Sea water cascaded from their armour as they broke the surface. Raphael felt it was akin to awakening – the silence of the previous hours was gone the instant his helm cleared the water, replaced with the sounds of distant fighting and the occasional heavy boom of shellfire. Boltgun raised, Raphael scanned the settlement's sea wall; even as a low, artificial wail began. A siren. A poor omen.

Although streams of smoke rose from the far side of the town, it seemed that their Nova Terran allies' bombardment had failed to draw all the defenders away from the beach. Raphael spotted glimpses of the distinctive jerky movements of the Nai as they scuttled to position. Boltgun fire began stabbing out from the advancing phalanx, joined moments later by heavier fire from the Devastators. Raphael saw one of the Nai, exposed as it shifted position, burst into a cloud of turquoise viscera.

By this point the Blood Angels were running; charging up the beach. Their scarlet plate, still dripping, gleamed and sparkled in the bright light. Return fire started up, fizzing past the Astartes; but too little, too little to trouble them. The roar of boltgun fire was hymnal; ascendant – but the Nai, if they noticed, were not fleeing. Their composure troubled Raphael momentarily.

Without breaking stride, Farnese and Engel, slightly ahead of the rest of the squad, lobbed grenades towards the base of the wall. They detonated with a cloud of smoke, through which the squad charged. The world disappeared again, this time in a cloak of rock dust. Raphael simply ran over the first Mor-Nai, smashing the dazed and injured alien aside. The second he gunned down from point-blank range; the third he clubbed with the side of his boltgun. His brothers were with him; the defenders over-run, his blood singing.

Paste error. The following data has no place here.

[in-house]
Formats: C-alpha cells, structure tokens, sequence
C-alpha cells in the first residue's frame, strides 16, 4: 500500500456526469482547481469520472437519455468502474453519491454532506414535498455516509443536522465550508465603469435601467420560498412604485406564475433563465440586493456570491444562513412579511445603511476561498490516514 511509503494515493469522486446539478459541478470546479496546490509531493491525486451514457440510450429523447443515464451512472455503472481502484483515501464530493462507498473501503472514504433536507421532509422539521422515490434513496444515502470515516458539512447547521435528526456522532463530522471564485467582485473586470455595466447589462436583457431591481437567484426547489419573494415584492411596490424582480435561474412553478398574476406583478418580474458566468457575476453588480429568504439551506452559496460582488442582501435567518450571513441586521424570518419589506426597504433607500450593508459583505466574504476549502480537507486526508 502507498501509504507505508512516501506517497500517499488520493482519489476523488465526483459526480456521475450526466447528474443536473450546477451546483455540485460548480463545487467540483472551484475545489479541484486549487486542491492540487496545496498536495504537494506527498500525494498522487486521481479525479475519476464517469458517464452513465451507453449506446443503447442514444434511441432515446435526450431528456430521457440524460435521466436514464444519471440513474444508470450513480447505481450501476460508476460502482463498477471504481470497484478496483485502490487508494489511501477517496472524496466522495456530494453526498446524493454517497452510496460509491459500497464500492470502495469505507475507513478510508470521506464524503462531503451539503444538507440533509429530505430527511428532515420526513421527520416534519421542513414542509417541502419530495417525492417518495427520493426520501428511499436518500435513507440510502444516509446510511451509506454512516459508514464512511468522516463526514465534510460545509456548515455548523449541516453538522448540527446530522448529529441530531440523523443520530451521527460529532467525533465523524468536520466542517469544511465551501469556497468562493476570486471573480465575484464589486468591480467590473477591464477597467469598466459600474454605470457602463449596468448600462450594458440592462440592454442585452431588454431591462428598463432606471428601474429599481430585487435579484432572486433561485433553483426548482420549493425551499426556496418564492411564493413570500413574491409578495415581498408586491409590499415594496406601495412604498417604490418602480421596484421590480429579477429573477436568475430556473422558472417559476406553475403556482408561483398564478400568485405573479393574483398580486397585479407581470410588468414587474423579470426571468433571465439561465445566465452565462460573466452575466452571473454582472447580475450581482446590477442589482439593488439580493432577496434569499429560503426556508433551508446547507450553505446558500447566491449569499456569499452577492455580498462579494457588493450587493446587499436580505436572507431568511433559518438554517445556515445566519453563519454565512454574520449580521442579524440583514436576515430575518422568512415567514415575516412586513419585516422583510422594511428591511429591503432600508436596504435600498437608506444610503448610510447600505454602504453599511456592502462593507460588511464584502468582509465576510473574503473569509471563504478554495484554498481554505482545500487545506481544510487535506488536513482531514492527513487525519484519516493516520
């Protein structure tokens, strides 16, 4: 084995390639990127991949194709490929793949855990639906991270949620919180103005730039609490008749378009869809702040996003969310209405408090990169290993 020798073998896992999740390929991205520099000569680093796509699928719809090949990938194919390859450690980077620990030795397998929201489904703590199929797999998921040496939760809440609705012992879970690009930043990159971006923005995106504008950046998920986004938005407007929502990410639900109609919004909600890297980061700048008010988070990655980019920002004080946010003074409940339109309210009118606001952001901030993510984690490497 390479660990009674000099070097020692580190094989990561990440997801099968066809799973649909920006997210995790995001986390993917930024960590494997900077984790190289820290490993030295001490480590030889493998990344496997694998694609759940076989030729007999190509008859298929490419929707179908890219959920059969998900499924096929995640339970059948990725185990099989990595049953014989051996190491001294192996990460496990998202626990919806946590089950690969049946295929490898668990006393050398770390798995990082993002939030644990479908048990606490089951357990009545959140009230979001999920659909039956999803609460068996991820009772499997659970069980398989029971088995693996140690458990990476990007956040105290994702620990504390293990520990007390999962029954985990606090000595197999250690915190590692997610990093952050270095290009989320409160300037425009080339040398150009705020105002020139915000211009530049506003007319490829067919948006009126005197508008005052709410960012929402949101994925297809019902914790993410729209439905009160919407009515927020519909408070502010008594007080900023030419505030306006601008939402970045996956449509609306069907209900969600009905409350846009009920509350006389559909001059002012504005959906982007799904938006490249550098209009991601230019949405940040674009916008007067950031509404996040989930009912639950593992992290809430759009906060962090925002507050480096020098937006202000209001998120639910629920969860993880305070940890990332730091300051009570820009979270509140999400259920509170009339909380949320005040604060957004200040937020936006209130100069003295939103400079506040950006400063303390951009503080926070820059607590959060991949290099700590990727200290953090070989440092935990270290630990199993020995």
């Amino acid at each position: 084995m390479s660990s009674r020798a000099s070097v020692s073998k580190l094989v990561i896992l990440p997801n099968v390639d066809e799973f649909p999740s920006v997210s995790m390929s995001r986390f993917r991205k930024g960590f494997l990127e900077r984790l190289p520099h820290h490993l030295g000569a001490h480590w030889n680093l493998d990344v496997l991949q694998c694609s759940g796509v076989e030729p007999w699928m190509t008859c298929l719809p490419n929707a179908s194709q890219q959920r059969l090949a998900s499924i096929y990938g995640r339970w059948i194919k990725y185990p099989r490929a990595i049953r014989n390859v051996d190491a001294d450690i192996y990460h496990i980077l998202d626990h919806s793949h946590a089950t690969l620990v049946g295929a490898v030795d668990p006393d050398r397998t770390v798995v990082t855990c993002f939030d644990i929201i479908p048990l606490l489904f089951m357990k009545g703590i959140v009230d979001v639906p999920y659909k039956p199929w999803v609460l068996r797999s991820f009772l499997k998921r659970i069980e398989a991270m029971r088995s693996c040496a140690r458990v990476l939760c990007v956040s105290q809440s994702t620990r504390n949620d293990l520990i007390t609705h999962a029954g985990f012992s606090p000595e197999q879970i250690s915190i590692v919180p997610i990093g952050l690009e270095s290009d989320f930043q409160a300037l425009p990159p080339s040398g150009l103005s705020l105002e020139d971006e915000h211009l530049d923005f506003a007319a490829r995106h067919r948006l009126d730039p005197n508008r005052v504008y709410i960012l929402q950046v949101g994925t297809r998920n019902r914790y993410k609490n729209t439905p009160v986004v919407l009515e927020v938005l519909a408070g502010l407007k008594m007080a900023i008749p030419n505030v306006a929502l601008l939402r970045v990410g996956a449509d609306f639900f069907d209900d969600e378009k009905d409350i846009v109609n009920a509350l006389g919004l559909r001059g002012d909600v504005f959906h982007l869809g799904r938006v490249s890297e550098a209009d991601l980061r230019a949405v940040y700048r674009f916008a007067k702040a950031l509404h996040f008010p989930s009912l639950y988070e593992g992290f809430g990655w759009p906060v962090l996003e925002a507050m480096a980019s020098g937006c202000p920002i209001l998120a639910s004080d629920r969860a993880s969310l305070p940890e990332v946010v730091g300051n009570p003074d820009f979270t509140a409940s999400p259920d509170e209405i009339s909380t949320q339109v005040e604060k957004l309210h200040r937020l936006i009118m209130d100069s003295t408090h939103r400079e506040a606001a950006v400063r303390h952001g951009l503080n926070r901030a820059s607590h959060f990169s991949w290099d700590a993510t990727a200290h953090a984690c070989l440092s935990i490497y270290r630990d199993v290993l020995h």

Even before the dust had settled, the Blood Angels drove onwards. Pausing only for a squad count, they made ammunition checks and a benediction in the lee of a nearby water tower; then pushed into the city.
Raphael could not shake off the uneasy feeling that had gripped him on the beach – if anything, it was getting worse as they picked their way through the mediaeval tangle of streets.

Brother El-Aster, his armour white with dust, was a few yards ahead at the intersection. He paused for what seemed a long time, then lifted his hand slowly, four fingers outstretched, for the rest of the squad to see. Barbarigo jogged past the sergeant in an awkward half-crouch, staying low. Before he reached the point-man, the whole end of the street erupted as something huge and writhing burst through the wall of the corner building. The two lead marines simply vanished in the cloud.

The remaining members of the squad had their weapons up, searching for a target, calling on the spirits to commune with their missing brethren – and it was then that Raphael's fears were confirmed. The two marines emerged from the settling cloud of debris, their movements as stilted as the Nai on the beach; and what followed them was monstrous. A bulbous, writhing mass of tentacles, the bulk of it hovering a few feet above the dirt ground. The air was thick with its mind-numbing presence; and it was all Raphael could do to blurt out over the general vox a warning:



Mikethulhu said...

That's a cool bit of fiction, especially the aquatic element, hope you expand on it!

apologist said...

The Nai – excellent with a crisp white and some fresh, crusty bread.

apologist said...

Thanks. No direct plans, but I would love to make a Krell or two one day. Of course, if it inspires another reader, perhaps we'll see one sooner than later! :)